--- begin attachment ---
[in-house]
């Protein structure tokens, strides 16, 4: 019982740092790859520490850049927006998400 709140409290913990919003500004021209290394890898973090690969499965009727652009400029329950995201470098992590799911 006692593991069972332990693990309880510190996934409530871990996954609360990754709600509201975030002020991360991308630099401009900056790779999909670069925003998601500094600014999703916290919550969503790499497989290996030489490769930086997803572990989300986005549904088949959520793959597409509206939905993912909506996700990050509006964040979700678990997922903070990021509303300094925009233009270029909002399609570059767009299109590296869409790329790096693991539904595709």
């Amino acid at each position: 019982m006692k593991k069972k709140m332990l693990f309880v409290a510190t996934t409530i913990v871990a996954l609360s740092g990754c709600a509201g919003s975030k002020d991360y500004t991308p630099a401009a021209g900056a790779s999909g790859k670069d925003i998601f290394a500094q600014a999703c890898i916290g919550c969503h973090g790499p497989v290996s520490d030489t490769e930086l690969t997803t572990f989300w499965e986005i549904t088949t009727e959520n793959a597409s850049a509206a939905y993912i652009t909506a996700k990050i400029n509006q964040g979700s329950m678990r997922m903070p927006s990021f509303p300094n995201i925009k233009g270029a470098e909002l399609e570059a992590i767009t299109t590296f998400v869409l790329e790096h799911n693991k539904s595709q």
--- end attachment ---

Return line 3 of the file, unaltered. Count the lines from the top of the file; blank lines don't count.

């Amino acid at each position: 019982m006692k593991k069972k709140m332990l693990f309880v409290a510190t996934t409530i913990v871990a996954l609360s740092g990754c709600a509201g919003s975030k002020d991360y500004t991308p630099a401009a021209g900056a790779s999909g790859k670069d925003i998601f290394a500094q600014a999703c890898i916290g919550c969503h973090g790499p497989v290996s520490d030489t490769e930086l690969t997803t572990f989300w499965e986005i549904t088949t009727e959520n793959a597409s850049a509206a939905y993912i652009t909506a996700k990050i400029n509006q964040g979700s329950m678990r997922m903070p927006s990021f509303p300094n995201i925009k233009g270029a470098e909002l399609e570059a992590i767009t299109t590296f998400v869409l790329e790096h799911n693991k539904s595709q």